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Patient-centric healthcare delivery is the most important aspect of delivering quality healthcare. Thanks to advanced technology, patients are more informed and want to be more involved in their health planning and decision-making. The new legislation and regulations (e.g. Meaningful Use of EHRs, Patient Protection and Affordable Care Act (PPACA or Obamacare) point towards quality of service and patient satisfaction. Unfortunately, patient-provider encounters have become very mechanical. Exceptional providers genuinely care about the well-being of patients. Patient experience is just as vital as the billing process itself.
More than 50% of the medical fraternity has transitioned towards adopting electronic health records. As the second stage of Meaningful Use certification is upon us, let’s take an overview of what’s happening in the Meaningful Use EHR program.
There are claims that get paid and then there are those that are denied. What signals a claim to be passed over? Patient eligibility, correct coding, timely submission, etc. – all can determine if the claim will be paid. Practices often don’t realize the importance of referrals in getting the claim paid. If you miss a referral, the claim is most certain to be denied. Also, the more patients referred to you, the better your reimbursements.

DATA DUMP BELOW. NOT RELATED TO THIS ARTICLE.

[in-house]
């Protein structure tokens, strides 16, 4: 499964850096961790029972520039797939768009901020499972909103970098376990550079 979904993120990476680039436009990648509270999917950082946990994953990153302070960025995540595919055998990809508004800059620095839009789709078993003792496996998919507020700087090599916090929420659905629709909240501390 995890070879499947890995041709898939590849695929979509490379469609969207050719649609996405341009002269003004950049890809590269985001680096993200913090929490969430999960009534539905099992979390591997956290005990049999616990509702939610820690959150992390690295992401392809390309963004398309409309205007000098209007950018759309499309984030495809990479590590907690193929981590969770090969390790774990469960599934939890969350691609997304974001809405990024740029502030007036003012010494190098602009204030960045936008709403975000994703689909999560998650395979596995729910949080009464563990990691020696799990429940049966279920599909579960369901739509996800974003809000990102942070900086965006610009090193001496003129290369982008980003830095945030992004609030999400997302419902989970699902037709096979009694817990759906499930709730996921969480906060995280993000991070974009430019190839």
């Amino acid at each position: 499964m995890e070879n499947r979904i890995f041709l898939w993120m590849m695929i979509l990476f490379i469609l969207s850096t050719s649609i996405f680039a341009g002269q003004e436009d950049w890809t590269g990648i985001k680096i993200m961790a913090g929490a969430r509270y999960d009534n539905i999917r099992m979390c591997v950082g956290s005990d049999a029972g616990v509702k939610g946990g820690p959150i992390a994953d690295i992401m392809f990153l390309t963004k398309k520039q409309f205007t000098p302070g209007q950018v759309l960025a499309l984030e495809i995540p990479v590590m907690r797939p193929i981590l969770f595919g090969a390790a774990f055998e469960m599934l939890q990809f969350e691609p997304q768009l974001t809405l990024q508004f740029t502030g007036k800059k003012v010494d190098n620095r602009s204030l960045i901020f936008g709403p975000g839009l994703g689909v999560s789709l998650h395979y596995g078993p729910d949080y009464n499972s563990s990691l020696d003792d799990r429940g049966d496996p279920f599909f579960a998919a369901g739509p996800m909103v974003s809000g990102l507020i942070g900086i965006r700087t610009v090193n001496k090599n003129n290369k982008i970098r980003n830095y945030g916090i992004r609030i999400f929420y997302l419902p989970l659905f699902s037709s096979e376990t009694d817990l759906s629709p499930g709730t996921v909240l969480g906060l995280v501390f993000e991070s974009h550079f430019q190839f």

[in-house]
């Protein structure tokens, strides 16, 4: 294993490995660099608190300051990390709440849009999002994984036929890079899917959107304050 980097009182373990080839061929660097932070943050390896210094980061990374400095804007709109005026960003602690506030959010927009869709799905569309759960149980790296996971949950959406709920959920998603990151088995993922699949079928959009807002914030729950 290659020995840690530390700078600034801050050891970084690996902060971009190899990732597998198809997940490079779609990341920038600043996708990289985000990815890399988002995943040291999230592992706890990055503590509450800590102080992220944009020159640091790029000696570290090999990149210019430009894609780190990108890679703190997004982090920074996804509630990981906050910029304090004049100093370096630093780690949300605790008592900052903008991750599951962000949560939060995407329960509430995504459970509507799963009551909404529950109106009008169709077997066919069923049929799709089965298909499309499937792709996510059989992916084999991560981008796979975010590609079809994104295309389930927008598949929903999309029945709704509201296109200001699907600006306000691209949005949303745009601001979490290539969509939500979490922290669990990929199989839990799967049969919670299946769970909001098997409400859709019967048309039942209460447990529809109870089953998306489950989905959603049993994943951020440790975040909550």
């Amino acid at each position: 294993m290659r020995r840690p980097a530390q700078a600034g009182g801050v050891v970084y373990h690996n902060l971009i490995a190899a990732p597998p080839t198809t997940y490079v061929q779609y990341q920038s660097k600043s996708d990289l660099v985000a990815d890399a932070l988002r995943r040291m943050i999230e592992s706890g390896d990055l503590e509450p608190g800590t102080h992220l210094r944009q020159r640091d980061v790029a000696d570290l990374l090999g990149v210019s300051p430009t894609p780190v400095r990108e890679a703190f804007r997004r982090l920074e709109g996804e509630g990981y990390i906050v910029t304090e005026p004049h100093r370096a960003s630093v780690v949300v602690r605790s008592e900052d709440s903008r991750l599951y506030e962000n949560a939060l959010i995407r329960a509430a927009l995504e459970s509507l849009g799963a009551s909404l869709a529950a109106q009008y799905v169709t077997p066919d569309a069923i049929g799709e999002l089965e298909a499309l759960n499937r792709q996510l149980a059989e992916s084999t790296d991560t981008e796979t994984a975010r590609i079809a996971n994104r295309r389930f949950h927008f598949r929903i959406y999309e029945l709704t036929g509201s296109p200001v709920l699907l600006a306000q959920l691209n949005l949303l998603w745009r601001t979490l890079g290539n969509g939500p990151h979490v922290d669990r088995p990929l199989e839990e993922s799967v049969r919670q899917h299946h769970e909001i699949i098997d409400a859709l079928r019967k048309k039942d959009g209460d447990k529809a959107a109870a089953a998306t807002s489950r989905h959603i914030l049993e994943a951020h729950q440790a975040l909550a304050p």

Patient collection is an integral part of the revenue cycle management, yet it is also the task medical practices enjoy the least. Patient deductibles are in general increasing. According to a study, 22.7 percent of people under the age of 65 with private health insurance are enrolled in high deductible health plans. According to the McKinsey report, 36 percent of patients have a balance of 60 days or more past due. So bad debts are on a rise as well. Determining the actual amount of money due and finding effective, yet cheaper ways to recover it is what becomes tricky.
On a typical day, you check your schedule and plan your day accordingly. The first patient walks in, checks out. Second patient walks in, checks out. You call in for the next patient. Guess what, the patient never made it to the appointment. The patient is a NO SHOW without prior notice. The rate of no show visits varies from 10% to 60% across the country. That’s a very big number to consider, adding to lost revenue and time.